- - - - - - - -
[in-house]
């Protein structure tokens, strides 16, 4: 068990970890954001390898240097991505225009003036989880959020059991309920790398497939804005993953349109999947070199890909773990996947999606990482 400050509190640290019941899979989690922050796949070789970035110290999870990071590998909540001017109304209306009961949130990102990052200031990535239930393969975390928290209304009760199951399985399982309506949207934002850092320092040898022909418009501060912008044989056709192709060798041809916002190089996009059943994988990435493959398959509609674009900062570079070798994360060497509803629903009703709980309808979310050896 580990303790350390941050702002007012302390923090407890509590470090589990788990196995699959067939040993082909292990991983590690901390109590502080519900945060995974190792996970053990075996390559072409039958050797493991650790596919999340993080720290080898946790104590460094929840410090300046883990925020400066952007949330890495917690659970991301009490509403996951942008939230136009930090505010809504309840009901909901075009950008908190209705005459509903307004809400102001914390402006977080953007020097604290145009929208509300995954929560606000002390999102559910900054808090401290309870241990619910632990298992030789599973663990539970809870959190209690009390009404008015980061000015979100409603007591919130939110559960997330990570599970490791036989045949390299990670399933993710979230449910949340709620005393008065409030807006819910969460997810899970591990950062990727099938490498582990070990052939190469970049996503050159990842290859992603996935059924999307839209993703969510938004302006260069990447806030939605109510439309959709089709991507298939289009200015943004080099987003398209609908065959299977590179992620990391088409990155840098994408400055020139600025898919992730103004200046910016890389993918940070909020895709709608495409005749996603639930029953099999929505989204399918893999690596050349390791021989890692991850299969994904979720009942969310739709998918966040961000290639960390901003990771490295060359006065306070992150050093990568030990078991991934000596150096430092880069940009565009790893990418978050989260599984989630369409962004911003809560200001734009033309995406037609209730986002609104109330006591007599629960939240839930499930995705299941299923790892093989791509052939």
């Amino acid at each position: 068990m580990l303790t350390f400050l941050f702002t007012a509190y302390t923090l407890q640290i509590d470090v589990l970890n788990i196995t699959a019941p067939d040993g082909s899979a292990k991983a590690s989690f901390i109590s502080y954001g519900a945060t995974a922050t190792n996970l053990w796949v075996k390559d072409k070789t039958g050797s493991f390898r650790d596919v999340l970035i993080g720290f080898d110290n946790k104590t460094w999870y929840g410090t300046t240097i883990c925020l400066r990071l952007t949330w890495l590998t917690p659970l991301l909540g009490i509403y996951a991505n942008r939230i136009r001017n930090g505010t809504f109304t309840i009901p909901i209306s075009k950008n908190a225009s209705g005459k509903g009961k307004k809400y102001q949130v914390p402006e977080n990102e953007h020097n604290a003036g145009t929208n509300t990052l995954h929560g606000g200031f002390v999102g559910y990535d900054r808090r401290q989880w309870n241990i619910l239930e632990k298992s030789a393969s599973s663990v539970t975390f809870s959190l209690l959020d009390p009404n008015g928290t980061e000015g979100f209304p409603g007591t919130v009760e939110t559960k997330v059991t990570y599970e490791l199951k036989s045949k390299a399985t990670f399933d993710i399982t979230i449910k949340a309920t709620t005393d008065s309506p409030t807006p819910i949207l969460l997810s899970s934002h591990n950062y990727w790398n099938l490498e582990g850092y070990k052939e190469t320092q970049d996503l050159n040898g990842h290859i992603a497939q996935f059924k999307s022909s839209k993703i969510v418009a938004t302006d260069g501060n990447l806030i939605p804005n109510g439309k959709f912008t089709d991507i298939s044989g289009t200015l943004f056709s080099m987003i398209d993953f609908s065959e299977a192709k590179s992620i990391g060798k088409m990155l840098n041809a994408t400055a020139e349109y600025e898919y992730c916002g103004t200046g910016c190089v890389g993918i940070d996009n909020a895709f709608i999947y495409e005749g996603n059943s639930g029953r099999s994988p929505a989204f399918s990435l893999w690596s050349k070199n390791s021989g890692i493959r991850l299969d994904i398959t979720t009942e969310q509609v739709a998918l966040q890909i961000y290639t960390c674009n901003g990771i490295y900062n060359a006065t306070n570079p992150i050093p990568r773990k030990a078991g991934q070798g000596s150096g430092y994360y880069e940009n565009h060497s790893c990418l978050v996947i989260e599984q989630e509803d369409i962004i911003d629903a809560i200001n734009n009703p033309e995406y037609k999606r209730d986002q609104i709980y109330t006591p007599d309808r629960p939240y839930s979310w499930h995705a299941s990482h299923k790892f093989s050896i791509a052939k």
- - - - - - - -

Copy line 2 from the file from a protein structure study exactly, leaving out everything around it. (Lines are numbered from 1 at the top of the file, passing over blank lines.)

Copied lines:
């Protein structure tokens, strides 16, 4: 068990970890954001390898240097991505225009003036989880959020059991309920790398497939804005993953349109999947070199890909773990996947999606990482 400050509190640290019941899979989690922050796949070789970035110290999870990071590998909540001017109304209306009961949130990102990052200031990535239930393969975390928290209304009760199951399985399982309506949207934002850092320092040898022909418009501060912008044989056709192709060798041809916002190089996009059943994988990435493959398959509609674009900062570079070798994360060497509803629903009703709980309808979310050896 580990303790350390941050702002007012302390923090407890509590470090589990788990196995699959067939040993082909292990991983590690901390109590502080519900945060995974190792996970053990075996390559072409039958050797493991650790596919999340993080720290080898946790104590460094929840410090300046883990925020400066952007949330890495917690659970991301009490509403996951942008939230136009930090505010809504309840009901909901075009950008908190209705005459509903307004809400102001914390402006977080953007020097604290145009929208509300995954929560606000002390999102559910900054808090401290309870241990619910632990298992030789599973663990539970809870959190209690009390009404008015980061000015979100409603007591919130939110559960997330990570599970490791036989045949390299990670399933993710979230449910949340709620005393008065409030807006819910969460997810899970591990950062990727099938490498582990070990052939190469970049996503050159990842290859992603996935059924999307839209993703969510938004302006260069990447806030939605109510439309959709089709991507298939289009200015943004080099987003398209609908065959299977590179992620990391088409990155840098994408400055020139600025898919992730103004200046910016890389993918940070909020895709709608495409005749996603639930029953099999929505989204399918893999690596050349390791021989890692991850299969994904979720009942969310739709998918966040961000290639960390901003990771490295060359006065306070992150050093990568030990078991991934000596150096430092880069940009565009790893990418978050989260599984989630369409962004911003809560200001734009033309995406037609209730986002609104109330006591007599629960939240839930499930995705299941299923790892093989791509052939």